The Iowa History Center at Simpson College has awarded its 2018 prize for the outstanding master’s thesis in Iowa history to Abigail Hoy Nissen, a student at Minnesota State University in Mankato.
Nissen was given the honor for her thesis, “The Female Voice of Enfranchisement: A Reassessment of Woman Suffrage in America,” completed as part of her M.A. degree.
She presented her research to Simpson students and faculty in early November. The annual prize carries a plaque and $1,000.
Nissen’s thesis reexamines the nineteenth century women’s movement in Iowa. She argues that historians have wrongly inflated the role of Amelia Bloomer in the struggle for enfranchisement, while overlooking the importance of Annie Savery and Mary Jane Coggeshall.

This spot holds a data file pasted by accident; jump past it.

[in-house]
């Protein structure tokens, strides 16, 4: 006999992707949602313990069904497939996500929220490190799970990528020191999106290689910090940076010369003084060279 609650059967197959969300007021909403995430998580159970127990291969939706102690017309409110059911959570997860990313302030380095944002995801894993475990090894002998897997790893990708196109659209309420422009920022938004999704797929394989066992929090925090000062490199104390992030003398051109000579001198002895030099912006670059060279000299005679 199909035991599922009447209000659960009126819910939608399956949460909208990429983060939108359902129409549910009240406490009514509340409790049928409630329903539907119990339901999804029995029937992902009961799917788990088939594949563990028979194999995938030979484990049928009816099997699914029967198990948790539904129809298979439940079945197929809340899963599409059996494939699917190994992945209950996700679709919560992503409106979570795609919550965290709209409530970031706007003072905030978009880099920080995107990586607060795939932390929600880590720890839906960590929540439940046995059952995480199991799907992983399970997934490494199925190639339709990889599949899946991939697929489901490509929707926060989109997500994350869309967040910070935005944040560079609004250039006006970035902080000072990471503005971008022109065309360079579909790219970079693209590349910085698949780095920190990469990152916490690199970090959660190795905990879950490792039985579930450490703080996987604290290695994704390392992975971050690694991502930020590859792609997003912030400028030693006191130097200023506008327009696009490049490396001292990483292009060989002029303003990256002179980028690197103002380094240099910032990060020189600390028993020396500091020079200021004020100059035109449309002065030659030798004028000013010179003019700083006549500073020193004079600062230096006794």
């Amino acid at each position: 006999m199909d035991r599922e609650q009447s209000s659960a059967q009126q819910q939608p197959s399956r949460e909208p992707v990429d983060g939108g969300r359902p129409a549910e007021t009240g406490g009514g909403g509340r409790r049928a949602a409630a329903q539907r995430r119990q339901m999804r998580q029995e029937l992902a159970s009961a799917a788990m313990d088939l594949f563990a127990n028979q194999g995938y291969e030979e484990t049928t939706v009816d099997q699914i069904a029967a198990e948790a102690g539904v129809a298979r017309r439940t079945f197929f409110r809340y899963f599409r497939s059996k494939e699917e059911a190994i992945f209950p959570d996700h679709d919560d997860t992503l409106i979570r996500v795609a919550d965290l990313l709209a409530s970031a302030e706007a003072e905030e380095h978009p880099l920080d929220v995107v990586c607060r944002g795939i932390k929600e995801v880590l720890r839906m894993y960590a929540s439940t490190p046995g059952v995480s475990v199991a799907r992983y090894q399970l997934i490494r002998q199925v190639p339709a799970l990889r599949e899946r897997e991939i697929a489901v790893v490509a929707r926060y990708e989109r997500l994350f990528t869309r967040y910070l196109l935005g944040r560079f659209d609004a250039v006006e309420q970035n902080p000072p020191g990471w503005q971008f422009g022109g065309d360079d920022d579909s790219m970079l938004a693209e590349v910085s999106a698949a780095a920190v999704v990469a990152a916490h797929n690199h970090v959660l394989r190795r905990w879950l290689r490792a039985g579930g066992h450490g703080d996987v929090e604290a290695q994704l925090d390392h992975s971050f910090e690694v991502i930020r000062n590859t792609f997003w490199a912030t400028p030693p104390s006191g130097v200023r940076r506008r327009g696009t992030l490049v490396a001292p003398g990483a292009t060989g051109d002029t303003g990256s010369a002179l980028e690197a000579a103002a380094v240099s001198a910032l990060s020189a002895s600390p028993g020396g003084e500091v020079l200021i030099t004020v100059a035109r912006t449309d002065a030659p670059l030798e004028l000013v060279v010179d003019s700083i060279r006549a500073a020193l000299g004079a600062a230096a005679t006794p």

These errors, Hoy Nissen believes, have painted an inaccurate picture of the woman suffrage movement in Iowa.
“We are delighted to recognize Abigail’s scholarship,” said Bill Friedricks, director of the Iowa History Center, “which pushes the narrative of Iowa woman suffrage forward.” He added, “We were also happy to see her make extensive use of Sara Egge’s work.” Egge was the 2009 recipient of the Iowa History Center’s master’s award and is now an assistant professor of history at Centre College in Kentucky.